Old 09-21-04, 06:25 PM
Join Date: Sep 2002
Location: welland ontario
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Any receptacles on the outside of the house. Could be switched for christmas lights. Look up in the soffits.
Old 05-22-05, 06:15 AM
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hope you guys are still reading this

thanks for the advice, i have to say i have had other issues come up and am just getting back to this.

so i have checked every outlet in the rooms, and nothing is controlled. the switches are in the following rooms,
1) master bed room, with no over head light, figured this would be easy, just a wall switch, but all are hot all the time.
2) living room wall, we have an open living room to dining room, about 7 wall outlewrts, all are hot, there is an over head light, but it is controlled by another switch.
3) half of a 2 switch on the wall by the patio door, other switch does the outside light, thought this one would do the outside plug, but hot all the time as well.

so if onyone is still following here, any ideas? it is driving me nuts

Old 05-22-05, 07:24 AM
Join Date: Dec 2000
Posts: 510
It is likely that at least (1) and (2) at one time controlled a switched outlet that a previous owner had converted to a full-time hot outlet, either deliberately or accidentally. You need to pull each outlet in the room you are examining. You are looking for (a) either a red wire connected to one of the outlets or (b) a red wire connected to nothing (hopefully wire-nutted).

Other thought: do any of the rooms have a round cover plate in the ceiling? The switch may be for a ceilig fan or overhead light rough-in which was never used.
Old 05-22-05, 08:07 AM
Join Date: Sep 2003
Location: Central New York State
Posts: 13,973
As has been stated several times, you must open the receptacle boxes and look at the wires connected to them. You cannot determine which receptacle might have been switched by testing the receptacles themselves.
Old 06-07-05, 08:20 PM
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thanks for advice, if there is a red wire, shoudl it be attached? or not? i think it should be attached right?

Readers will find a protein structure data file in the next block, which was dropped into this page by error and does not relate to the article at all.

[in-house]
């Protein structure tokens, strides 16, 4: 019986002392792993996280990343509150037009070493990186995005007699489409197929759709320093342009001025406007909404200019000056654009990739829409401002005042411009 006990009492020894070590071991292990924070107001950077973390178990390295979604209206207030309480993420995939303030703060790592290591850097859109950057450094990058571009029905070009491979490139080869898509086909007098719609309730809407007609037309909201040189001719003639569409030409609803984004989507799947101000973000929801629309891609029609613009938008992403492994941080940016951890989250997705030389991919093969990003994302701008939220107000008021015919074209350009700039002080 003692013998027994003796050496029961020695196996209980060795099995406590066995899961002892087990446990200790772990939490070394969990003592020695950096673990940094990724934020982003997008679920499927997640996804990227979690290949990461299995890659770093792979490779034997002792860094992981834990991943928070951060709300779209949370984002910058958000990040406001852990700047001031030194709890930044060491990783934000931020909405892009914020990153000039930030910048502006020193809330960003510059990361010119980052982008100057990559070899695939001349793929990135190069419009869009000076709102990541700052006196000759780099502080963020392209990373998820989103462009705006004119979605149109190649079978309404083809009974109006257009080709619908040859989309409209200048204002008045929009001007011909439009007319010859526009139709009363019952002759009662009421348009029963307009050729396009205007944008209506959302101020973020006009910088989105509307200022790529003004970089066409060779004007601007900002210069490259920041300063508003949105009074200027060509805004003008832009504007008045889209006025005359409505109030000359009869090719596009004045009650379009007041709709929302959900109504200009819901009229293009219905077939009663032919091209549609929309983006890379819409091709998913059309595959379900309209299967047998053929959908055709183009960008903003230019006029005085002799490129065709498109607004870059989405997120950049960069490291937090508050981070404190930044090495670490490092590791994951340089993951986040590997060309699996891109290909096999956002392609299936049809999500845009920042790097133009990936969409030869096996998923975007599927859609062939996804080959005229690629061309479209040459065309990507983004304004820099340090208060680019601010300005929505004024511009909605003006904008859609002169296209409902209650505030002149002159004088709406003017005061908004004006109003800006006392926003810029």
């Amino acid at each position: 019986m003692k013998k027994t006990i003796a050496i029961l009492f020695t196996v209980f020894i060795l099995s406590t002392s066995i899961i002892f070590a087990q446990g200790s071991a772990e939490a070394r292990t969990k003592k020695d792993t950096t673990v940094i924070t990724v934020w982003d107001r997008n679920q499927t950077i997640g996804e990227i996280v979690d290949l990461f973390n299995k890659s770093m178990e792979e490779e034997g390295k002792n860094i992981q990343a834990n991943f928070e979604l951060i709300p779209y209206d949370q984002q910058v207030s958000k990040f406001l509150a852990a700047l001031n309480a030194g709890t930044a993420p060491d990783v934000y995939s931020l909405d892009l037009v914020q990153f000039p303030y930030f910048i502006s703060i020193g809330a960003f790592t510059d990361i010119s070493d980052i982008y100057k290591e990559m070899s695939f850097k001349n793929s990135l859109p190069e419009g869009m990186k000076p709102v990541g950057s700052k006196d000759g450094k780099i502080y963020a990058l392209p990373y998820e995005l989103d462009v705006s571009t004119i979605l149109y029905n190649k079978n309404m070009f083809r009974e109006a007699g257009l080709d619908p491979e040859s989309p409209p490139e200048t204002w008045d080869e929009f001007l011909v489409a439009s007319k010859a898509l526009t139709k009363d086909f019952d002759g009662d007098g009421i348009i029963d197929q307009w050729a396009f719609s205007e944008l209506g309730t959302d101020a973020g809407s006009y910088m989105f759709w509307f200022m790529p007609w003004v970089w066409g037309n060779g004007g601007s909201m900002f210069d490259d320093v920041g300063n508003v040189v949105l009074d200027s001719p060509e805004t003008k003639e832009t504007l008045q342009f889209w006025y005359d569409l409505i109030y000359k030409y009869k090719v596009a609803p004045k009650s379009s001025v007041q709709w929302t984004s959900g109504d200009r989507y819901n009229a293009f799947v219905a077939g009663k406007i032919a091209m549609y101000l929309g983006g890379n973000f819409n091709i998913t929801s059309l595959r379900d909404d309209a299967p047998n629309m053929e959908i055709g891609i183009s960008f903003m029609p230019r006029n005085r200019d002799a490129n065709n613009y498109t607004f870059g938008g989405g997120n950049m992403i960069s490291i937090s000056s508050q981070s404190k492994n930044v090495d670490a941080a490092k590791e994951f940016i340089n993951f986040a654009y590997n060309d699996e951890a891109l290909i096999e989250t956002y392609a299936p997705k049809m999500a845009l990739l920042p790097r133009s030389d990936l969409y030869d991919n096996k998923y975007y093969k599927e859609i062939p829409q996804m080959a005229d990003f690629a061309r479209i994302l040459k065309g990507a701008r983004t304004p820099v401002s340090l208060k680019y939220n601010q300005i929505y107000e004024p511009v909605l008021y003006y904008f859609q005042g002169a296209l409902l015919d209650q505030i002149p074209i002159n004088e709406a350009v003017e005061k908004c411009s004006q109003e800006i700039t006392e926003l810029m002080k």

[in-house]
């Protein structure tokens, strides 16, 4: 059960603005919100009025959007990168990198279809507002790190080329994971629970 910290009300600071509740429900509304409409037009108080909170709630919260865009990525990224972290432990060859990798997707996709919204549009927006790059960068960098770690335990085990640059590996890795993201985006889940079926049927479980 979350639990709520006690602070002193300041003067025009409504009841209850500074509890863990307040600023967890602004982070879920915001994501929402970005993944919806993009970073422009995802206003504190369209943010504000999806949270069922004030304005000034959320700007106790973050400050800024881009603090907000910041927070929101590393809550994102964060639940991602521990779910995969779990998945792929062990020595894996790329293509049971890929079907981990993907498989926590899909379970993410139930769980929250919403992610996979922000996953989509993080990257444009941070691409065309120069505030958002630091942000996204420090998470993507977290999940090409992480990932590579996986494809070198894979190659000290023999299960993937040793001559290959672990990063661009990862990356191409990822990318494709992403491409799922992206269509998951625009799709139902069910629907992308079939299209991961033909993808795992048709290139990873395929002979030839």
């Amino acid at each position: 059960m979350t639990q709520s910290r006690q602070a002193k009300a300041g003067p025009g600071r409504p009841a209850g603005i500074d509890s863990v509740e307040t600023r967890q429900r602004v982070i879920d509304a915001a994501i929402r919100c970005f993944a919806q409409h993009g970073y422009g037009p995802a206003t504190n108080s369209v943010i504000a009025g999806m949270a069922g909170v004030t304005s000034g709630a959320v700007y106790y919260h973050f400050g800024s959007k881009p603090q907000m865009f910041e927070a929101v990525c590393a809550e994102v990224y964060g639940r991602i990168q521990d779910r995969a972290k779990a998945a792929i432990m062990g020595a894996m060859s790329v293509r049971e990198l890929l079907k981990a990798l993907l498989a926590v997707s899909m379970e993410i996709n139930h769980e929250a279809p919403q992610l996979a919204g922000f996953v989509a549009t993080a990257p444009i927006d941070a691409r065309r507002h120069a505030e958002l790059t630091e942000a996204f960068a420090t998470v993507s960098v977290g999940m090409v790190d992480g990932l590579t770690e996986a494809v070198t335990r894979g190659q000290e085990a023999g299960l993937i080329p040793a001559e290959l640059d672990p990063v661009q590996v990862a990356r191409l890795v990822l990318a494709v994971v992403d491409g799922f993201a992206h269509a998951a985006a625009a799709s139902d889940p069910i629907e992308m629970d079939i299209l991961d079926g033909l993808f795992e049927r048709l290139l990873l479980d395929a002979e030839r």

thanks again
Old 06-07-05, 09:30 PM
Join Date: Nov 2004
Location: CA
Posts: 2,041
The red wire would usually be the wire coming from the switch. As as been pointed out, you need to closely examine the receptacle. They come with a bridge on the side with the brass colored screws, which connects the two individual outlets together. For a switched situation, the installer snaps off this bridge, then a black wire goes to one screw and the red to the other screw. If the outlet was replaced and the tab NOT snapped off, then the black wire is making both the upper and lower half of the receptacle 'hot' all the time regardless of the switch position.
Old 06-10-05, 07:29 PM
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I have one that I traced to a defunct attic ventillator. Maybe you have or had one of those. How about an attic light?
Old 06-10-05, 10:35 PM
Join Date: May 2005
Posts: 52
Two things here -

1 - How old is the house (appx)? The older the house the more likely the modified things like the changed outlets.

2 - Can you get to the attic? I would go up there if you can above the rooms in question and see if there is a wire going up to the attick from the wall, and where that wire goes, or at lease what direction. It is possible that the wires from the switch don't go to the attick, but it is worth a check if you can. It may at least narrow down the area in the room to look.